Honda Shows Off EV-STER Electric Roadster Concept
November 30, 2011 9:33 AM
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Honda's latest EV concept is a two-seat roadster
Honda is a company that loves to tease us with relatively cool concepts, then dump blandness on the masses when it comes to production vehicles. The company has killed off true sporty cars (Prelude, Integra, and RSX) and outright sports cars (NSX and S2000) in the past decade. What we are now left with are the Civic Si and
(at least in the United States).
With all of this
carnage in its wake
, we have to look at Honda's latest concept with a cautious eye. The company today unveiled its new EV-STER roadster concept at the 42nd Tokyo Motor Show. The roadster is fully electric and features a 10 kWh lithium-ion battery pack that's good for 100 miles.
The rear-wheel drive concept -- in theory -- is capable of reaching 37 mph in 5.0 seconds. Given this odd choice of acceleration numbers, we'll have to assume that its 0-60 mph time is rather dreadful. And for those looking to blast down the highway at triple-digit speeds while thumbing your nose at the law, you'll be held back by a top speed of "only" 99 mph.
Although Honda hasn't given an official curb weight for the EV-STER, it says that it makes extensive use of carbon fiber to keep weight down to improve performance and battery range.
We still have faith that Honda will return to its glory days (the 1990s) and bring some lovin' to car enthusiasts, but we won't be holding our breath for too long. But then again, archrival Toyota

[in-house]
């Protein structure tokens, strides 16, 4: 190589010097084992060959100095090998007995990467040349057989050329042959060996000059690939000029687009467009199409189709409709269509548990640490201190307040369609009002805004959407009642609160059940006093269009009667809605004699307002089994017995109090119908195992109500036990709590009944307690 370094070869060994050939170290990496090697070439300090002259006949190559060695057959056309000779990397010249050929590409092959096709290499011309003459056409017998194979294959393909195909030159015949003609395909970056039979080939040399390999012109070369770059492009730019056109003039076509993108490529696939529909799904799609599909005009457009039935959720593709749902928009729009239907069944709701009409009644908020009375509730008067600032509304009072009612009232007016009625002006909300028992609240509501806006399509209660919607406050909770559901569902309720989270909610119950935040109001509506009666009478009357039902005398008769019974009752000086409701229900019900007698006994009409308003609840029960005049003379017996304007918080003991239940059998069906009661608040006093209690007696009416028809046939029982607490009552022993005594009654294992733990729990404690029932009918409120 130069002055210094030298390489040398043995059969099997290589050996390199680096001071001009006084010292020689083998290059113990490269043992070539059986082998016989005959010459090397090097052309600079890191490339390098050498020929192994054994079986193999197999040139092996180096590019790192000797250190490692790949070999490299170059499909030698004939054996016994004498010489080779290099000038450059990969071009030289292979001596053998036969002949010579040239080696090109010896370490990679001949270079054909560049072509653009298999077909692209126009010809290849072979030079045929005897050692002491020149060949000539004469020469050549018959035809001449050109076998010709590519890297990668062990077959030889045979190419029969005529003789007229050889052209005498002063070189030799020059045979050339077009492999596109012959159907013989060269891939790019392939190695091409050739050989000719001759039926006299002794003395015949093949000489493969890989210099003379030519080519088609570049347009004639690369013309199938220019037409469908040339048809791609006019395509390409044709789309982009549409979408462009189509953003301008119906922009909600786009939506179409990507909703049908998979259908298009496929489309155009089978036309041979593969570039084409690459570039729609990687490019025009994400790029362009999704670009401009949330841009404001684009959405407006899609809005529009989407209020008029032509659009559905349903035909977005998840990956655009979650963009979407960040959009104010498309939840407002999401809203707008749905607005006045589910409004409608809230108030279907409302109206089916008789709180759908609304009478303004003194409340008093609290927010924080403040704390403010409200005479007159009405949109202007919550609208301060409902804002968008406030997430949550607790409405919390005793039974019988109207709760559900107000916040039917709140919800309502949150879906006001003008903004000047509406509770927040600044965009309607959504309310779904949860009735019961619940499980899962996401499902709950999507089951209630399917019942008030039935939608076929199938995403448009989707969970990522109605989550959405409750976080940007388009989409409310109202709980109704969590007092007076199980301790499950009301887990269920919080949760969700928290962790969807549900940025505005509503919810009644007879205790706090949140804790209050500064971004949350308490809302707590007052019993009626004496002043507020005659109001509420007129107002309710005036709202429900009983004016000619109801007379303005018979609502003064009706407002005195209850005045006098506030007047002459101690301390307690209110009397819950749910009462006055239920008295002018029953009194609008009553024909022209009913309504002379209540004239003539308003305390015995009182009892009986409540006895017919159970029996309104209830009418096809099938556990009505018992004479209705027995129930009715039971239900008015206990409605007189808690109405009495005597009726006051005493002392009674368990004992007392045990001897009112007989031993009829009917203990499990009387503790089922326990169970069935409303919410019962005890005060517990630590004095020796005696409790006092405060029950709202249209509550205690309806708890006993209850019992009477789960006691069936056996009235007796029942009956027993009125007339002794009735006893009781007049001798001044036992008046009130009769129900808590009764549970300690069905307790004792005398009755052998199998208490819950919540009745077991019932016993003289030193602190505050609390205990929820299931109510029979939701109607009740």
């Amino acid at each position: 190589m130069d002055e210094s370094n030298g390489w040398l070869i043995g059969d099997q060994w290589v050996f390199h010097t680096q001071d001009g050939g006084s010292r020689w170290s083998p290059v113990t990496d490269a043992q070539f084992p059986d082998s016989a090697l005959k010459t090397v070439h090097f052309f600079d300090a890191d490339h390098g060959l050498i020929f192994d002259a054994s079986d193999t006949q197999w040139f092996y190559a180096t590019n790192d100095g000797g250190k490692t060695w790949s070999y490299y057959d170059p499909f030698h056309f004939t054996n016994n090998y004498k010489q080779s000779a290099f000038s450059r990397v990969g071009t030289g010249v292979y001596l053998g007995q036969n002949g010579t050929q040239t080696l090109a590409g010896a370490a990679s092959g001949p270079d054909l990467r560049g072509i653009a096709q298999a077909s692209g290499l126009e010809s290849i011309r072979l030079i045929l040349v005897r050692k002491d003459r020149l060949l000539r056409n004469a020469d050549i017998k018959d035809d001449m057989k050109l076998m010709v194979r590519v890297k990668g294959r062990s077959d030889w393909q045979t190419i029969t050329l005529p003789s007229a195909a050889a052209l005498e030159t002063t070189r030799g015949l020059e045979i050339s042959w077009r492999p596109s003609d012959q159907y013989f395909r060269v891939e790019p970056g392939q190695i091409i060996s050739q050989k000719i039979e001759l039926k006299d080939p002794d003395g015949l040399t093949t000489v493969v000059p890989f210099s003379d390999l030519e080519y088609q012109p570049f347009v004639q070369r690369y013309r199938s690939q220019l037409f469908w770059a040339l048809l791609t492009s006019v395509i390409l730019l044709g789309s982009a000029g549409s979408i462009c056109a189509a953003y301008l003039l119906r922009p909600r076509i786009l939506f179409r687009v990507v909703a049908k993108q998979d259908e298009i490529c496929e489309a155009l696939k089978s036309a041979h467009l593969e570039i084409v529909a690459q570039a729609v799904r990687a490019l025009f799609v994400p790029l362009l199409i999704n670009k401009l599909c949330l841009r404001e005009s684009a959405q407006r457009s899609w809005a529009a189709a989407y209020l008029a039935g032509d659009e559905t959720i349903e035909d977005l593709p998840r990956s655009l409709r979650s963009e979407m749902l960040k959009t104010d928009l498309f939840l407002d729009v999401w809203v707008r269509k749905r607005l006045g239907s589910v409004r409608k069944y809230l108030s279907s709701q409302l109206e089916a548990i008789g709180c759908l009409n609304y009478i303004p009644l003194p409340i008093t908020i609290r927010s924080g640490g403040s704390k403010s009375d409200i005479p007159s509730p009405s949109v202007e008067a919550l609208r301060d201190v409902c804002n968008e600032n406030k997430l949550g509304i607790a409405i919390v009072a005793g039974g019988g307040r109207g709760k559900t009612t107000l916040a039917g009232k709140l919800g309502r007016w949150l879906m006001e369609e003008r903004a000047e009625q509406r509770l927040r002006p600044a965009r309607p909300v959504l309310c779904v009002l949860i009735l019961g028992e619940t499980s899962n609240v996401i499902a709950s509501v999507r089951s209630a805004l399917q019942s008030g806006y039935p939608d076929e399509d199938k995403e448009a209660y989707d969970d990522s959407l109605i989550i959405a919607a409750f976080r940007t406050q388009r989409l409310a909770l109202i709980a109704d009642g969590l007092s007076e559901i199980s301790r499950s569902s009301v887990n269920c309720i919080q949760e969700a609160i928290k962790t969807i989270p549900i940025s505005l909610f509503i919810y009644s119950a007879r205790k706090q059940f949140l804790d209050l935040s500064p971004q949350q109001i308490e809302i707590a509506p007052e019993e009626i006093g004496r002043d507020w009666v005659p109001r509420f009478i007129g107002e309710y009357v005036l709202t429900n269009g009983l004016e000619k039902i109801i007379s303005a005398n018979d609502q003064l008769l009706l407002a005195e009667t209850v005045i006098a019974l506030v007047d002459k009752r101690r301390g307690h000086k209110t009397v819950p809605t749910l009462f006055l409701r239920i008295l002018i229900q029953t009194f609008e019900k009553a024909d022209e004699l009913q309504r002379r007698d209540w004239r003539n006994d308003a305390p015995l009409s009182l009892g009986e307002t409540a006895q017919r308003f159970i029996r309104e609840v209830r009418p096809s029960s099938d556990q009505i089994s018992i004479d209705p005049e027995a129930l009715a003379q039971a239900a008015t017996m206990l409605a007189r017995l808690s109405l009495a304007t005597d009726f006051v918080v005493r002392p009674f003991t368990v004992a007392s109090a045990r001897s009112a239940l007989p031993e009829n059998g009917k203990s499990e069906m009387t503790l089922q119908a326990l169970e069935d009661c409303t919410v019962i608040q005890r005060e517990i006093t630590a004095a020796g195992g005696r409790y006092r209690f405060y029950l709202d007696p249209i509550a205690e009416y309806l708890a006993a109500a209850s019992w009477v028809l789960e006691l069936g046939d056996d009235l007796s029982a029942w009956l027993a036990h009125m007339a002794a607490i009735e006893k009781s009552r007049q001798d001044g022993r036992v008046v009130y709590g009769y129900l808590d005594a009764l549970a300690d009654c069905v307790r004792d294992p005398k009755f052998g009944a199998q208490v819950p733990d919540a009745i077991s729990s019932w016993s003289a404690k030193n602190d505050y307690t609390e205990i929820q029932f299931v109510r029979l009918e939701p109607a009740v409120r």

answer the call
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Dear Auto Makers
11/30/2011 10:28:15 AM
Stop trying to make Electric Vehicles sexy. If you really want the average Joe like me to buy them, make one that I can drive around all day in. And make recharging the battery to full take no more than 10-15 minutes tops. 5 would be even better.
RE: Dear Auto Makers
11/30/2011 12:41:15 PM
Idea. Instead of 1 battery pack and 1 charger. 1,000 batter packs and 1,000 chargers!
Sounds ridiculous, but it might actually work if done correctly.
RE: Dear Auto Makers
12/1/2011 4:00:34 PM
A 220 V circuit drawing 20 A for one hour generates 4.4 kwh of energy. If the charger were powered by this circuit, it would take a little over 2 hours to charge a 10 kwh battery. To charge it in 15 minutes would take around 170 A at 220 V for 15 minutes, assuming the battery didn't catch fire or explode at this level, which it likely would. Such a battery does not exist, and if it did, you would have to rewire your house and add an additional 200 A electrical service dedicated to charging your car.
"We can't expect users to use common sense. That would eliminate the need for all sorts of legislation, committees, oversight and lawyers." -- Christopher Jennings
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